Blog entry by Charlie Welch, Conservation Coordinator at the Duke Lemur Center
Charlie and his family lived and worked in Madagascar for many years and care deeply for the people, the land and the lemurs.
It has been almost a month since I wrote the last update of the political situation in
The democratically elected president of
The international community has roundly condemned the unseating of a democratically elected president by forceful means. The African Union and the South African Development Community have both announced that they do not recognize the new government in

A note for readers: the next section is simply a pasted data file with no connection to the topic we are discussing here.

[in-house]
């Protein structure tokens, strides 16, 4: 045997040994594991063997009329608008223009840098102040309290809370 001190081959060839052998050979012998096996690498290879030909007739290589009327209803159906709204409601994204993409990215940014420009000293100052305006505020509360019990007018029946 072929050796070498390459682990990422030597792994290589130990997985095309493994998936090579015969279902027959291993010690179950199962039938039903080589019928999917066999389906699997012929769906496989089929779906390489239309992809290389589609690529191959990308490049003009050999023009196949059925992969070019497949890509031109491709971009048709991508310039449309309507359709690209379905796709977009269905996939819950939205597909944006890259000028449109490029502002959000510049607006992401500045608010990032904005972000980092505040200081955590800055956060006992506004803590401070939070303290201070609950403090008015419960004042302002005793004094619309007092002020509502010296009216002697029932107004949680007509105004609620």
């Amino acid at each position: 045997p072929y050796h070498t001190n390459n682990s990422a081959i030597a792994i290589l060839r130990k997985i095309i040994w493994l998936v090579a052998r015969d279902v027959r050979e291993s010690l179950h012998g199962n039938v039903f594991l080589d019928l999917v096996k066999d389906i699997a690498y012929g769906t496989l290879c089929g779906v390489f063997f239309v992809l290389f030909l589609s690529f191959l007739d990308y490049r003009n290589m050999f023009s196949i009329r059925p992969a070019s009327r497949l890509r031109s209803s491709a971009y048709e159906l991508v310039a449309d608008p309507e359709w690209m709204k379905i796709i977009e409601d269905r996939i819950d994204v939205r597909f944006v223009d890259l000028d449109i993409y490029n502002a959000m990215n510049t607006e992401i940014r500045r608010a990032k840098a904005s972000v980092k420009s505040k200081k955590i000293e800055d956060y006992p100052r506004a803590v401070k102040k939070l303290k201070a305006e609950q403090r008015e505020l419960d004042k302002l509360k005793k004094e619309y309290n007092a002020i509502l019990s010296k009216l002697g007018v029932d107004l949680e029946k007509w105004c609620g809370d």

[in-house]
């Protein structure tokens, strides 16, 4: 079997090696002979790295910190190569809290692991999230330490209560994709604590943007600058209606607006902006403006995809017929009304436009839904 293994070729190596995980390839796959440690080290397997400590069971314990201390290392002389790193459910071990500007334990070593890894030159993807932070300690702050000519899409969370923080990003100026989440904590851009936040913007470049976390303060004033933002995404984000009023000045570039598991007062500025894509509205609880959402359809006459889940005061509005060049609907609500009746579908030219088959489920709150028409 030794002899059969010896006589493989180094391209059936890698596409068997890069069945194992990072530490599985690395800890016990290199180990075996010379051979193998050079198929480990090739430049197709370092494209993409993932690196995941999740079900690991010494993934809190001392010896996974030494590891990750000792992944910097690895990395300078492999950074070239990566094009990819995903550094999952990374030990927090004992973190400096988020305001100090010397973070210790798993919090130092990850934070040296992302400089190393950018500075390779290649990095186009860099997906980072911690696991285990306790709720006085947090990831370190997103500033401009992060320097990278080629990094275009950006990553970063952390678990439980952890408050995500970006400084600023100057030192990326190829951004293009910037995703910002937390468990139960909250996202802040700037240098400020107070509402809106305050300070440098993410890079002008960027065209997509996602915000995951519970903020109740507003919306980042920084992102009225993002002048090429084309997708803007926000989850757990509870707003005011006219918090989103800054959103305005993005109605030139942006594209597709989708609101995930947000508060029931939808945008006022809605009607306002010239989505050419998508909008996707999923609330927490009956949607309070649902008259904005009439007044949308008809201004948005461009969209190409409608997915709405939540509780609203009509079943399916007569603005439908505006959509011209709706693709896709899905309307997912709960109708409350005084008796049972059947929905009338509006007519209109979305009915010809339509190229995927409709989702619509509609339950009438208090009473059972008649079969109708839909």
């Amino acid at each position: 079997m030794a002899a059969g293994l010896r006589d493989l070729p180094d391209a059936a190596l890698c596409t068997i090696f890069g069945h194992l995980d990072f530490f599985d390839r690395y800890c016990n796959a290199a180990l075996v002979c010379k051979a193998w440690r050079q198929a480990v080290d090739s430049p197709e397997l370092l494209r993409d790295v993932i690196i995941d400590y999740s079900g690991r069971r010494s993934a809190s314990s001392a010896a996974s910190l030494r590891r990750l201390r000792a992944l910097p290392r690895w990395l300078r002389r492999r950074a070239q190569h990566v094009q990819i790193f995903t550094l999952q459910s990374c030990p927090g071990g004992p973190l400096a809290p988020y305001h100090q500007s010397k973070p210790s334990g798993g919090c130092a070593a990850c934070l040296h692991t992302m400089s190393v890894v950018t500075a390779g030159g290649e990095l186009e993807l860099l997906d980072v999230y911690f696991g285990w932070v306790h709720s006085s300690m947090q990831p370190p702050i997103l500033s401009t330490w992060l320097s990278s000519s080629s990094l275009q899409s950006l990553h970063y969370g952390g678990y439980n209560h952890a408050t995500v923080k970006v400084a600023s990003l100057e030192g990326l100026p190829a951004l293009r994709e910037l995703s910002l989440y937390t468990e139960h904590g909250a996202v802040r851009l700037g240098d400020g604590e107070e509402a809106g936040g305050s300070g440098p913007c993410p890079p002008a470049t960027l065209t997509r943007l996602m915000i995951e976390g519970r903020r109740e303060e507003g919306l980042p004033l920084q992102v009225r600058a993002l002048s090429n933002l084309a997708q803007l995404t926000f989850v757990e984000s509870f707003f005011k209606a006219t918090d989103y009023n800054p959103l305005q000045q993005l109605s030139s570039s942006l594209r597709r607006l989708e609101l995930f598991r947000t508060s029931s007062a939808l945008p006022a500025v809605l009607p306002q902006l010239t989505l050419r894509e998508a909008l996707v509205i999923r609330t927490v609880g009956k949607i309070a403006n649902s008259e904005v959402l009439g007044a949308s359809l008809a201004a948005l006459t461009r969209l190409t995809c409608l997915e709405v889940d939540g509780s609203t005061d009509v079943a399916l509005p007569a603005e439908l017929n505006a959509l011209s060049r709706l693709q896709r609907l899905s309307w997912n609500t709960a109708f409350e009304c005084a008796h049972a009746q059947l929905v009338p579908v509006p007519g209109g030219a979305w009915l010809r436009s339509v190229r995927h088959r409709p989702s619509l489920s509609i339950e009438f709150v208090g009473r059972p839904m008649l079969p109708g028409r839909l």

The situation is a complex one for the donor community. No one wants to cut off aid to one of the poorest countries in the world, as that punishes those at the lower end of the economic scale. Also, as
What does it all mean? So hard to say at this point. What it does mean for certain is a large loss of foreign investment, which will mean further loss of jobs, which of course translates as difficult times ahead for the Malagasy people. And that on top of an already sagging world economy which has already caused cutbacks for many economic and business ventures in
On a side closer to us, little has changed for the Madagascar Fauna Group (MFG) and Duke Lemur Center (DLC) in terms of conservation work in
As always, our thoughts and hopes for the best are with our friends, and colleagues in
Here is a recent article from National Geographic about the situation in Madagascar and how it effects conservation.